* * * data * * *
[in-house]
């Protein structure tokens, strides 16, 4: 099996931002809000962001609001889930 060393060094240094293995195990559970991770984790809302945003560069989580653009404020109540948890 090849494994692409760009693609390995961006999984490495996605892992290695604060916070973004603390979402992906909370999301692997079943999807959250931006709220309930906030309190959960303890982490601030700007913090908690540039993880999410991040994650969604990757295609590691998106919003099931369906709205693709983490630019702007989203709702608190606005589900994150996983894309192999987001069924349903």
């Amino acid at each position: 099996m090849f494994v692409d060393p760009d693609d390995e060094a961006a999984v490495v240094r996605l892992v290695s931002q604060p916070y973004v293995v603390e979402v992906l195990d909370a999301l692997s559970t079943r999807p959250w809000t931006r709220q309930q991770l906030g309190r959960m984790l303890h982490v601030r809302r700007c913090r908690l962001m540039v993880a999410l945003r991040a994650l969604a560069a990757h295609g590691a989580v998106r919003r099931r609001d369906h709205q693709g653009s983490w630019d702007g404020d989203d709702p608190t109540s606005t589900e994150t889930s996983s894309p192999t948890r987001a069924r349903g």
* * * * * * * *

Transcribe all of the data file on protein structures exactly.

[in-house]
């Protein structure tokens, strides 16, 4: 099996931002809000962001609001889930 060393060094240094293995195990559970991770984790809302945003560069989580653009404020109540948890 090849494994692409760009693609390995961006999984490495996605892992290695604060916070973004603390979402992906909370999301692997079943999807959250931006709220309930906030309190959960303890982490601030700007913090908690540039993880999410991040994650969604990757295609590691998106919003099931369906709205693709983490630019702007989203709702608190606005589900994150996983894309192999987001069924349903």
């Amino acid at each position: 099996m090849f494994v692409d060393p760009d693609d390995e060094a961006a999984v490495v240094r996605l892992v290695s931002q604060p916070y973004v293995v603390e979402v992906l195990d909370a999301l692997s559970t079943r999807p959250w809000t931006r709220q309930q991770l906030g309190r959960m984790l303890h982490v601030r809302r700007c913090r908690l962001m540039v993880a999410l945003r991040a994650l969604a560069a990757h295609g590691a989580v998106r919003r099931r609001d369906h709205q693709g653009s983490w630019d702007g404020d989203d709702p608190t109540s606005t589900e994150t889930s996983s894309p192999t948890r987001a069924r349903g």